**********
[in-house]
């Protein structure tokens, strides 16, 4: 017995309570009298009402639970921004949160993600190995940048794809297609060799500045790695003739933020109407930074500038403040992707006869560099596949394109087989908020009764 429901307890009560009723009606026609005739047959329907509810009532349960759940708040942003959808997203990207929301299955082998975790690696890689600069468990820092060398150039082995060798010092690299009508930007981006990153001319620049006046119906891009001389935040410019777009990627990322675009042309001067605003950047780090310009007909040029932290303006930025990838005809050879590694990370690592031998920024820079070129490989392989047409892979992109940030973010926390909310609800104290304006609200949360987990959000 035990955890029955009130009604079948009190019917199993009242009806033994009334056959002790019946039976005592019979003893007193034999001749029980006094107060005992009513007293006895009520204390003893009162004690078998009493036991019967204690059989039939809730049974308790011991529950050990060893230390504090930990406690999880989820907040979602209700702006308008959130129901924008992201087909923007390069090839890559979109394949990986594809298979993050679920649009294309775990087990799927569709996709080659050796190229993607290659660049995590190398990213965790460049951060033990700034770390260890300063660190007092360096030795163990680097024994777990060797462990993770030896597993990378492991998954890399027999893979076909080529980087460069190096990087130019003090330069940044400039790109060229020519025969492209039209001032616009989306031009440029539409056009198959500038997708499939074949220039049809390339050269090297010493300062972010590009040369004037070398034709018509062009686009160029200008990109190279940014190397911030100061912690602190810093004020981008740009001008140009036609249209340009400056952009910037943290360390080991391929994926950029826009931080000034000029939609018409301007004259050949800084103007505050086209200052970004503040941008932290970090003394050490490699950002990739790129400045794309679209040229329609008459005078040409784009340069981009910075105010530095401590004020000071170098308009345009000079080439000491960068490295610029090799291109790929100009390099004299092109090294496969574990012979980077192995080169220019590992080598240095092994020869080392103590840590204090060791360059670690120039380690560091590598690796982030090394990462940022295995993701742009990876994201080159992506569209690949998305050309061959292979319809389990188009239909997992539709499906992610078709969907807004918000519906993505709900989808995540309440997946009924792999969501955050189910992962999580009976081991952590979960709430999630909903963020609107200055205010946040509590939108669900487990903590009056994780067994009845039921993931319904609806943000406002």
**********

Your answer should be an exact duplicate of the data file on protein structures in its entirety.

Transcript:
[in-house]
């Protein structure tokens, strides 16, 4: 017995309570009298009402639970921004949160993600190995940048794809297609060799500045790695003739933020109407930074500038403040992707006869560099596949394109087989908020009764 429901307890009560009723009606026609005739047959329907509810009532349960759940708040942003959808997203990207929301299955082998975790690696890689600069468990820092060398150039082995060798010092690299009508930007981006990153001319620049006046119906891009001389935040410019777009990627990322675009042309001067605003950047780090310009007909040029932290303006930025990838005809050879590694990370690592031998920024820079070129490989392989047409892979992109940030973010926390909310609800104290304006609200949360987990959000 035990955890029955009130009604079948009190019917199993009242009806033994009334056959002790019946039976005592019979003893007193034999001749029980006094107060005992009513007293006895009520204390003893009162004690078998009493036991019967204690059989039939809730049974308790011991529950050990060893230390504090930990406690999880989820907040979602209700702006308008959130129901924008992201087909923007390069090839890559979109394949990986594809298979993050679920649009294309775990087990799927569709996709080659050796190229993607290659660049995590190398990213965790460049951060033990700034770390260890300063660190007092360096030795163990680097024994777990060797462990993770030896597993990378492991998954890399027999893979076909080529980087460069190096990087130019003090330069940044400039790109060229020519025969492209039209001032616009989306031009440029539409056009198959500038997708499939074949220039049809390339050269090297010493300062972010590009040369004037070398034709018509062009686009160029200008990109190279940014190397911030100061912690602190810093004020981008740009001008140009036609249209340009400056952009910037943290360390080991391929994926950029826009931080000034000029939609018409301007004259050949800084103007505050086209200052970004503040941008932290970090003394050490490699950002990739790129400045794309679209040229329609008459005078040409784009340069981009910075105010530095401590004020000071170098308009345009000079080439000491960068490295610029090799291109790929100009390099004299092109090294496969574990012979980077192995080169220019590992080598240095092994020869080392103590840590204090060791360059670690120039380690560091590598690796982030090394990462940022295995993701742009990876994201080159992506569209690949998305050309061959292979319809389990188009239909997992539709499906992610078709969907807004918000519906993505709900989808995540309440997946009924792999969501955050189910992962999580009976081991952590979960709430999630909903963020609107200055205010946040509590939108669900487990903590009056994780067994009845039921993931319904609806943000406002």